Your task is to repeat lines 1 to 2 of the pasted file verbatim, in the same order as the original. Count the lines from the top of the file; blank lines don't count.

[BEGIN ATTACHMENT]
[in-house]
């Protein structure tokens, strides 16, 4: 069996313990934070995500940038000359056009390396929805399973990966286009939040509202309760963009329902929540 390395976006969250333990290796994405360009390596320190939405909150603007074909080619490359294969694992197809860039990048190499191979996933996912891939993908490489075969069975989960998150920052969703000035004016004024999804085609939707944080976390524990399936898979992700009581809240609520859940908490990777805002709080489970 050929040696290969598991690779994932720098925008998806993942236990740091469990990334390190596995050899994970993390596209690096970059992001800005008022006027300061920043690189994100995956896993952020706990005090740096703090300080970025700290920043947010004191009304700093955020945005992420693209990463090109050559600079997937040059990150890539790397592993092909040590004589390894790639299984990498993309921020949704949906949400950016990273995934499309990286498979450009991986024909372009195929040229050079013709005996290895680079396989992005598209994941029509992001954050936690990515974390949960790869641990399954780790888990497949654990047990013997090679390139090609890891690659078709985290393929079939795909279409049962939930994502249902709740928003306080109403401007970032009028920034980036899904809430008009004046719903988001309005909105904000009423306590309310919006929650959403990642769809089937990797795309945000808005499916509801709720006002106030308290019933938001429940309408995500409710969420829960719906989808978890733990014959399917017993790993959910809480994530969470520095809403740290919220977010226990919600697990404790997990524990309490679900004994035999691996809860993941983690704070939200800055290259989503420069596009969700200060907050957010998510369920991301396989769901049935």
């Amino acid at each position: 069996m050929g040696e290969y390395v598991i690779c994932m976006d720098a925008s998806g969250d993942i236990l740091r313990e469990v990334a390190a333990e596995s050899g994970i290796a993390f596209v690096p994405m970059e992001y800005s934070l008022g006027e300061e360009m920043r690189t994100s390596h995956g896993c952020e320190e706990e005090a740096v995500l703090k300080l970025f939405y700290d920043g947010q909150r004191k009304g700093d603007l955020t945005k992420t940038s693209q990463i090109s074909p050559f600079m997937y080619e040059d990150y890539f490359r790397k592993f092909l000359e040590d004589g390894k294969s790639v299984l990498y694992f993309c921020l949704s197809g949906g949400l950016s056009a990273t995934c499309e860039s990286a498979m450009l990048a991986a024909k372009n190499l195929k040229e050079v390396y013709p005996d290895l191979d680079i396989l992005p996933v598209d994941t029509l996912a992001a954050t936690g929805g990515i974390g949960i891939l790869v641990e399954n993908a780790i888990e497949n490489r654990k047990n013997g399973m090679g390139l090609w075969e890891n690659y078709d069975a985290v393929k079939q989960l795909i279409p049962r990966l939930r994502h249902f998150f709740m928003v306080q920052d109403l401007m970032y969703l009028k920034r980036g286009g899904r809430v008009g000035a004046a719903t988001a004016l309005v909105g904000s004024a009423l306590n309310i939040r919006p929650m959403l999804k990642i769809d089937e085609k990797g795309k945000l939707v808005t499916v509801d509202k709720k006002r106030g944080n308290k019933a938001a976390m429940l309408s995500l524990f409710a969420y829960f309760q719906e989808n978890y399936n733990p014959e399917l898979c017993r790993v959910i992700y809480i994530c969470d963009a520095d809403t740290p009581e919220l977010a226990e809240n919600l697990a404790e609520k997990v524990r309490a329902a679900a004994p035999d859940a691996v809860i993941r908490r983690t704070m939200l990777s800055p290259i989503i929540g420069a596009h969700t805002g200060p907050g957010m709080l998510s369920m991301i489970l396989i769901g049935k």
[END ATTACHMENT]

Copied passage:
[in-house]
């Protein structure tokens, strides 16, 4: 069996313990934070995500940038000359056009390396929805399973990966286009939040509202309760963009329902929540 390395976006969250333990290796994405360009390596320190939405909150603007074909080619490359294969694992197809860039990048190499191979996933996912891939993908490489075969069975989960998150920052969703000035004016004024999804085609939707944080976390524990399936898979992700009581809240609520859940908490990777805002709080489970 050929040696290969598991690779994932720098925008998806993942236990740091469990990334390190596995050899994970993390596209690096970059992001800005008022006027300061920043690189994100995956896993952020706990005090740096703090300080970025700290920043947010004191009304700093955020945005992420693209990463090109050559600079997937040059990150890539790397592993092909040590004589390894790639299984990498993309921020949704949906949400950016990273995934499309990286498979450009991986024909372009195929040229050079013709005996290895680079396989992005598209994941029509992001954050936690990515974390949960790869641990399954780790888990497949654990047990013997090679390139090609890891690659078709985290393929079939795909279409049962939930994502249902709740928003306080109403401007970032009028920034980036899904809430008009004046719903988001309005909105904000009423306590309310919006929650959403990642769809089937990797795309945000808005499916509801709720006002106030308290019933938001429940309408995500409710969420829960719906989808978890733990014959399917017993790993959910809480994530969470520095809403740290919220977010226990919600697990404790997990524990309490679900004994035999691996809860993941983690704070939200800055290259989503420069596009969700200060907050957010998510369920991301396989769901049935």